1. We should not wait until threats are acute before we deal with them. Regardless of your geography, political orientation or favored source of news, it is difficult to assert with credibility that we were properly prepared for COVID-19, despite the fact that many experts had warned of the possibility of a worldwide pandemic.
A recent column in the New York Times cites a study that shows that every $1 the federal government spends on preparedness reduces damage by $15 long-term. Yet in the US, typically 5 cents are spent on preparedness for every dollar spent in relief. It may be our propensity to ‘fight or flight’ responses, but as we’ve seen from COVID (and plenty of events before COVID)—reacting to threats is the last step in a process that should start with better preparation in advance.
We simply can’t ignore or delay acting on every problem or threat we know of until it becomes a crisis. We’ve seen how that works out. So, while companies and their people are responding now to immediate needs prompted by COVID, let’s take that same sense of urgency into being proactive about other issues that we can’t drop the ball on, like climate change, equity, mental health and so on.
2. We are we, not just me. Nothing has reinforced the fact that we are all but a small part of an interdependent (and fragile) ecosystem more than what is happening right now. COVID has underscored the importance of affordable access to healthcare, policies like paid sick leave, worker protections, a strong social safety net, respectful care for the elderly, and more.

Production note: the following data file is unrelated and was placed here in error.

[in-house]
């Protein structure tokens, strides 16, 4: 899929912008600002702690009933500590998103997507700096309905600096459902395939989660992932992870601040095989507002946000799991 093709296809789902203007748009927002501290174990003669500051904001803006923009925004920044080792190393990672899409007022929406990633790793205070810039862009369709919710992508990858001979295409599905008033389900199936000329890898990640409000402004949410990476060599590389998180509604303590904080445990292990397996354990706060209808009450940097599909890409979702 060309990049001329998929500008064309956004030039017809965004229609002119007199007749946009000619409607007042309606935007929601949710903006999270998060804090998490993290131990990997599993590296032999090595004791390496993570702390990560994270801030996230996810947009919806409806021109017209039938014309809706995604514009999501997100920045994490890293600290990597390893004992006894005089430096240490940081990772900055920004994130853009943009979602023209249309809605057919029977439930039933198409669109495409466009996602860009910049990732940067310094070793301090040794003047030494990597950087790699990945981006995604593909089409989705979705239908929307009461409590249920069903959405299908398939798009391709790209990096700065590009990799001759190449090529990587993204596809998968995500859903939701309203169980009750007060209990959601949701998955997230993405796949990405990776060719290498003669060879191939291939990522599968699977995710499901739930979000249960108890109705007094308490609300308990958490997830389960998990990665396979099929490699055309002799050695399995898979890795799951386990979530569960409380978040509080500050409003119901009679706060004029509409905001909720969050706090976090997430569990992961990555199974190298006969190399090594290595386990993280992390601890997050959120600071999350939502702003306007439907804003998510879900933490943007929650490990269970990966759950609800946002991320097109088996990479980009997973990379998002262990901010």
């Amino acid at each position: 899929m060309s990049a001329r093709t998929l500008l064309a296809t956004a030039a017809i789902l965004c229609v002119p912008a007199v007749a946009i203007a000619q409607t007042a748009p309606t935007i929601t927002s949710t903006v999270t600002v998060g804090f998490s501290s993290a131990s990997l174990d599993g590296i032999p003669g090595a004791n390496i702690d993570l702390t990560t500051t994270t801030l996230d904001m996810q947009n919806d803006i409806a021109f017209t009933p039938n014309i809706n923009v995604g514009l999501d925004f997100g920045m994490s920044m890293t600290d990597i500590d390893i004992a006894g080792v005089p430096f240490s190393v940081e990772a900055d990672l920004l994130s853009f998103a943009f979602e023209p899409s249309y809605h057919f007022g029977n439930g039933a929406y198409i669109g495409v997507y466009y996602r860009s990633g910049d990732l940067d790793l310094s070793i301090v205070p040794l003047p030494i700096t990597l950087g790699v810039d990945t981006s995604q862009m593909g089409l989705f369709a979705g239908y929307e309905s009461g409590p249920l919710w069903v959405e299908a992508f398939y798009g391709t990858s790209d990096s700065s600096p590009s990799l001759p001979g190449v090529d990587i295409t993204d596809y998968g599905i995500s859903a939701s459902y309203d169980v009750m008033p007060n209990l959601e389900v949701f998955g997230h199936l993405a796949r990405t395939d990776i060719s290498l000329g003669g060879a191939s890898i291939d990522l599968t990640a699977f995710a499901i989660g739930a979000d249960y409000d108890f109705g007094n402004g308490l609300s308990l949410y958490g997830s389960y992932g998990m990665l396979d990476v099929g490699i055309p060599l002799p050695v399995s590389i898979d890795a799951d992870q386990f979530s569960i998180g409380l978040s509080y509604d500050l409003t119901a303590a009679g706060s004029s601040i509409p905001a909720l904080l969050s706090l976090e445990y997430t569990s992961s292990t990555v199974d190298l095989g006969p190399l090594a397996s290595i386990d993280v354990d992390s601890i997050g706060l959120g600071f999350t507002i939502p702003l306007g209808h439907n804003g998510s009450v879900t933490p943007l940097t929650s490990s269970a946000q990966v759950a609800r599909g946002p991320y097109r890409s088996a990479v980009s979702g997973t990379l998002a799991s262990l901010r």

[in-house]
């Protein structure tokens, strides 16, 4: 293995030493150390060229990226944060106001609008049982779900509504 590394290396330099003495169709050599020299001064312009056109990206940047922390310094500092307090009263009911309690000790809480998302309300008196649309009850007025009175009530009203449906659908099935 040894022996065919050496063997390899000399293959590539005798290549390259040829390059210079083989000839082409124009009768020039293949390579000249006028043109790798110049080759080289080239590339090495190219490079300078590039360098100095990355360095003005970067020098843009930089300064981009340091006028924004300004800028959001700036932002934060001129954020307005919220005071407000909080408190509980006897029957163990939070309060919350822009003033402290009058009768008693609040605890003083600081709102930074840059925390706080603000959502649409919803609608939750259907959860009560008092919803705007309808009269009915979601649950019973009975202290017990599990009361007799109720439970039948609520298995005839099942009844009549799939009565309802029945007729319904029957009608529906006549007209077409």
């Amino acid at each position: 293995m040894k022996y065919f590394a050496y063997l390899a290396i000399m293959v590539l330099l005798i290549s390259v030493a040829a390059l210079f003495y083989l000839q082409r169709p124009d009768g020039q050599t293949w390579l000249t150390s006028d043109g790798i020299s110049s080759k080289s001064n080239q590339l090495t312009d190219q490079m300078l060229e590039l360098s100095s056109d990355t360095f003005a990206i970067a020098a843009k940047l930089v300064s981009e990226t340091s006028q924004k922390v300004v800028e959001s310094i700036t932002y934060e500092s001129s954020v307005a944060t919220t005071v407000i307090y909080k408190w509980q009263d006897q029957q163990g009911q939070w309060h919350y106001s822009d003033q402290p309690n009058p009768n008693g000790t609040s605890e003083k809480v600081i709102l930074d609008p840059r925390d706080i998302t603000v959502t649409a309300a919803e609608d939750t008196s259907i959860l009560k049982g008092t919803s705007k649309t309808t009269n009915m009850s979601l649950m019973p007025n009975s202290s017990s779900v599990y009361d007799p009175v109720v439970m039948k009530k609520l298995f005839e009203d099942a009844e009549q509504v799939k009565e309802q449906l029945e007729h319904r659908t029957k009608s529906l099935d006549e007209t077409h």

Collaboration and collective action are the only things that work when we are dealing with so many complex and interconnected challenges, and it is illusory—if not folly—to think that a “me first” mindset is going to raise all the boats.
At the macro-level, corporations should continue to be thinking about building more sustainable and equitable supply chains, reducing their carbon and waste footprint and driving relentlessly towards tangible, (not lip-service) ESG goals. Policies like paid sick leave and worker protections are critical, but so is honoring, encouraging and supporting the power of individual actions and the passions of employees, who want to both feel heard, and be part of something bigger.
To this end, culture is more important than ever. Fostering a sense of belonging and supporting purpose expressed through acts of goodness will not only result in a stronger company, but also have a network effect on the customers and communities that a company serves.
3. Our heads and hearts will show us the way. At the same time, this crisis has shown that when we do acknowledge and embrace a problem, humanity steps up. We should be heartened by the illustration of the power of collective and concerted action that we have seen displayed by people and companies working together over the recent days and weeks.